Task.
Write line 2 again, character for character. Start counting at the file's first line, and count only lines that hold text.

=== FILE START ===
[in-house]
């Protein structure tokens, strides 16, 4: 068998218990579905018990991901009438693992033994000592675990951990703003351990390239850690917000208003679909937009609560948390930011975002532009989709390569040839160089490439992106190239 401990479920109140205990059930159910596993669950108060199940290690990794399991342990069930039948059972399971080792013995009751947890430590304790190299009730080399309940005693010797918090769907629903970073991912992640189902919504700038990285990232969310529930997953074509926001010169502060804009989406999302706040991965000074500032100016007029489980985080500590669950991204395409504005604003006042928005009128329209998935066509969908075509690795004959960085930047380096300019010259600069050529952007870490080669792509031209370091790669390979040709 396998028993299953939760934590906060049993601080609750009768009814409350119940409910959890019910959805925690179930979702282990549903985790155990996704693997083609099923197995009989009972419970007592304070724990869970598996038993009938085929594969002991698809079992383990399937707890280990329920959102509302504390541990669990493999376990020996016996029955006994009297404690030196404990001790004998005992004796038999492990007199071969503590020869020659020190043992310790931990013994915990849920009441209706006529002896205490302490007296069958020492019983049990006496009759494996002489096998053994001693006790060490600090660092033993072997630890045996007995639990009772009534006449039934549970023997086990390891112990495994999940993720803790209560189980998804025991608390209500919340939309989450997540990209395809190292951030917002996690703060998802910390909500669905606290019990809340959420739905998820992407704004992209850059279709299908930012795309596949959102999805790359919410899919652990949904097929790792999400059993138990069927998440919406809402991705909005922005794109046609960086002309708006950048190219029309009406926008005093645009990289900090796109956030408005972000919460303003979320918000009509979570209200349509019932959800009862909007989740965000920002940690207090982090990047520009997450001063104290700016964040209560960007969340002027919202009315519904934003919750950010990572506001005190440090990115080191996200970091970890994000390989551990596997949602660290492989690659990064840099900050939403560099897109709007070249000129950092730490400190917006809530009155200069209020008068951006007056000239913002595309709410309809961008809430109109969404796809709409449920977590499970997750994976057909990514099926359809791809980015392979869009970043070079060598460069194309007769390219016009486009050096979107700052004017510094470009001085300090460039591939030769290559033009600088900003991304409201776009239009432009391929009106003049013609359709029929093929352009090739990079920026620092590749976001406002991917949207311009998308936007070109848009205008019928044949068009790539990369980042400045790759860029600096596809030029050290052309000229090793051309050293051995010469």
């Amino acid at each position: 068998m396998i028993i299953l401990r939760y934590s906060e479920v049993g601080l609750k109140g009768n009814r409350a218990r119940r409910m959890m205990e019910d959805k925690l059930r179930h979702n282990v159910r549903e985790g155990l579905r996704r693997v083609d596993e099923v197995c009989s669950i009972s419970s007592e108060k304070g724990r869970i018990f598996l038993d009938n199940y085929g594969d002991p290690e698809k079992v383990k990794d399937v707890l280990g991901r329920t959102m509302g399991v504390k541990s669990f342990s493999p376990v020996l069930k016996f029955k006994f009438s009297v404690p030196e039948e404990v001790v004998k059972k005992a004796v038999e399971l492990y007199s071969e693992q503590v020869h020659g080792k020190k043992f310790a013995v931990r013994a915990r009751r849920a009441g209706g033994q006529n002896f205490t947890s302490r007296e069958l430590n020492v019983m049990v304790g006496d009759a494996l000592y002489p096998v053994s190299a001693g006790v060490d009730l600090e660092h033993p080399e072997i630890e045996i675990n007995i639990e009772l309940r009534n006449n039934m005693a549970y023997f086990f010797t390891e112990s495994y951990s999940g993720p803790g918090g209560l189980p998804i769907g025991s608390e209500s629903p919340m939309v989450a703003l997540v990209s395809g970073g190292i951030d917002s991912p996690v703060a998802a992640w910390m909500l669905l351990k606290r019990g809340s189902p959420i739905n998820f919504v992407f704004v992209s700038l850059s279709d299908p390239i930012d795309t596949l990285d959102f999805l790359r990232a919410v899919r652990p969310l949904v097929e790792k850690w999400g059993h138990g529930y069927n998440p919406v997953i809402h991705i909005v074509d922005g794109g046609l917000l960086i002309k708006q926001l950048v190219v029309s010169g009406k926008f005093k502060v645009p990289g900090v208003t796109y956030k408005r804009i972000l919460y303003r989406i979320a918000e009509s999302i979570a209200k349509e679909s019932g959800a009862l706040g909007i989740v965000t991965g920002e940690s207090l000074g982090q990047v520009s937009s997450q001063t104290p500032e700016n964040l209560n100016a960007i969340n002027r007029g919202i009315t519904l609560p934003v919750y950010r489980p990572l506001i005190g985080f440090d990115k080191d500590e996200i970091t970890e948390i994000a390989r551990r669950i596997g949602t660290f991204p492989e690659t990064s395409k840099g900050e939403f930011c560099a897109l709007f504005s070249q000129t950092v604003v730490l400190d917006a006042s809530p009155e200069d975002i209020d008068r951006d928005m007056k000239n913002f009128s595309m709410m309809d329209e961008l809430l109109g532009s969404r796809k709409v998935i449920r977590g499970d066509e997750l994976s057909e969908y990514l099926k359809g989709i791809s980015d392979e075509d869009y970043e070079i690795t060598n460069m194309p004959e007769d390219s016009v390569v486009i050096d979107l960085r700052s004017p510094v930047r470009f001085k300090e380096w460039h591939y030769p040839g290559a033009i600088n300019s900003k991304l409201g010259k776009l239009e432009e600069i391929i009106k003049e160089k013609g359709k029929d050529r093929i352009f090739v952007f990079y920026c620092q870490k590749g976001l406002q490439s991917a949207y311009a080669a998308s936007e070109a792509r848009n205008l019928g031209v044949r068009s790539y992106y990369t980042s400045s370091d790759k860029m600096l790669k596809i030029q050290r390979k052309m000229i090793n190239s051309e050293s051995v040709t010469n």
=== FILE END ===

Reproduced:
């Protein structure tokens, strides 16, 4: 068998218990579905018990991901009438693992033994000592675990951990703003351990390239850690917000208003679909937009609560948390930011975002532009989709390569040839160089490439992106190239 401990479920109140205990059930159910596993669950108060199940290690990794399991342990069930039948059972399971080792013995009751947890430590304790190299009730080399309940005693010797918090769907629903970073991912992640189902919504700038990285990232969310529930997953074509926001010169502060804009989406999302706040991965000074500032100016007029489980985080500590669950991204395409504005604003006042928005009128329209998935066509969908075509690795004959960085930047380096300019010259600069050529952007870490080669792509031209370091790669390979040709 396998028993299953939760934590906060049993601080609750009768009814409350119940409910959890019910959805925690179930979702282990549903985790155990996704693997083609099923197995009989009972419970007592304070724990869970598996038993009938085929594969002991698809079992383990399937707890280990329920959102509302504390541990669990493999376990020996016996029955006994009297404690030196404990001790004998005992004796038999492990007199071969503590020869020659020190043992310790931990013994915990849920009441209706006529002896205490302490007296069958020492019983049990006496009759494996002489096998053994001693006790060490600090660092033993072997630890045996007995639990009772009534006449039934549970023997086990390891112990495994999940993720803790209560189980998804025991608390209500919340939309989450997540990209395809190292951030917002996690703060998802910390909500669905606290019990809340959420739905998820992407704004992209850059279709299908930012795309596949959102999805790359919410899919652990949904097929790792999400059993138990069927998440919406809402991705909005922005794109046609960086002309708006950048190219029309009406926008005093645009990289900090796109956030408005972000919460303003979320918000009509979570209200349509019932959800009862909007989740965000920002940690207090982090990047520009997450001063104290700016964040209560960007969340002027919202009315519904934003919750950010990572506001005190440090990115080191996200970091970890994000390989551990596997949602660290492989690659990064840099900050939403560099897109709007070249000129950092730490400190917006809530009155200069209020008068951006007056000239913002595309709410309809961008809430109109969404796809709409449920977590499970997750994976057909990514099926359809791809980015392979869009970043070079060598460069194309007769390219016009486009050096979107700052004017510094470009001085300090460039591939030769290559033009600088900003991304409201776009239009432009391929009106003049013609359709029929093929352009090739990079920026620092590749976001406002991917949207311009998308936007070109848009205008019928044949068009790539990369980042400045790759860029600096596809030029050290052309000229090793051309050293051995010469």